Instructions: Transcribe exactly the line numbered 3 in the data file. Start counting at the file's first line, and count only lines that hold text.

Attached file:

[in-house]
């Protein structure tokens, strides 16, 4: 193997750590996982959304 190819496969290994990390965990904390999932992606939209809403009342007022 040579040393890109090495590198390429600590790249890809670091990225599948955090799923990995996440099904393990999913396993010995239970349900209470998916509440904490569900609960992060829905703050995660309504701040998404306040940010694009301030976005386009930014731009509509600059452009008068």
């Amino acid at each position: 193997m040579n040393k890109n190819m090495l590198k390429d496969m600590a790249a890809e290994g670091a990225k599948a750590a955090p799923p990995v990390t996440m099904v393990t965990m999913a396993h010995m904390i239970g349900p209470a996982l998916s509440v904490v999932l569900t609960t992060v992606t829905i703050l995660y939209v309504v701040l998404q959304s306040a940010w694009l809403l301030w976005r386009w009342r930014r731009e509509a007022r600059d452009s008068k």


């Amino acid at each position: 193997m040579n040393k890109n190819m090495l590198k390429d496969m600590a790249a890809e290994g670091a990225k599948a750590a955090p799923p990995v990390t996440m099904v393990t965990m999913a396993h010995m904390i239970g349900p209470a996982l998916s509440v904490v999932l569900t609960t992060v992606t829905i703050l995660y939209v309504v701040l998404q959304s306040a940010w694009l809403l301030w976005r386009w009342r930014r731009e509509a007022r600059d452009s008068k």